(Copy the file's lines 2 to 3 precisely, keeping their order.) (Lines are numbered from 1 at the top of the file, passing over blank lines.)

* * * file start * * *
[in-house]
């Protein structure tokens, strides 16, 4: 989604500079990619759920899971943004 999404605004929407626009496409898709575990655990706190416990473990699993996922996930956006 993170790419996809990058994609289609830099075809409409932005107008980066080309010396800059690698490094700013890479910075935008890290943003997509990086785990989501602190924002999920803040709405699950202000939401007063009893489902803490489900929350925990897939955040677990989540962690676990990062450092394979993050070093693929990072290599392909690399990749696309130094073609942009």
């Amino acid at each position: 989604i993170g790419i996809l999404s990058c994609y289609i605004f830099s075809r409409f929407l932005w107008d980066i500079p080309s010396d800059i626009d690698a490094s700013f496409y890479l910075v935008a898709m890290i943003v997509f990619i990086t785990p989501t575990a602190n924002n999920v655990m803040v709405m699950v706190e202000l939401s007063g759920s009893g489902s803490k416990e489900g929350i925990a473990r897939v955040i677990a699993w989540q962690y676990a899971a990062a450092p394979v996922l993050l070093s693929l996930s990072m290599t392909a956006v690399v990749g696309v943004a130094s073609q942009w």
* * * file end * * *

């Protein structure tokens, strides 16, 4: 989604500079990619759920899971943004 999404605004929407626009496409898709575990655990706190416990473990699993996922996930956006 993170790419996809990058994609289609830099075809409409932005107008980066080309010396800059690698490094700013890479910075935008890290943003997509990086785990989501602190924002999920803040709405699950202000939401007063009893489902803490489900929350925990897939955040677990989540962690676990990062450092394979993050070093693929990072290599392909690399990749696309130094073609942009």
């Amino acid at each position: 989604i993170g790419i996809l999404s990058c994609y289609i605004f830099s075809r409409f929407l932005w107008d980066i500079p080309s010396d800059i626009d690698a490094s700013f496409y890479l910075v935008a898709m890290i943003v997509f990619i990086t785990p989501t575990a602190n924002n999920v655990m803040v709405m699950v706190e202000l939401s007063g759920s009893g489902s803490k416990e489900g929350i925990a473990r897939v955040i677990a699993w989540q962690y676990a899971a990062a450092p394979v996922l993050l070093s693929l996930s990072m290599t392909a956006v690399v990749g696309v943004a130094s073609q942009w």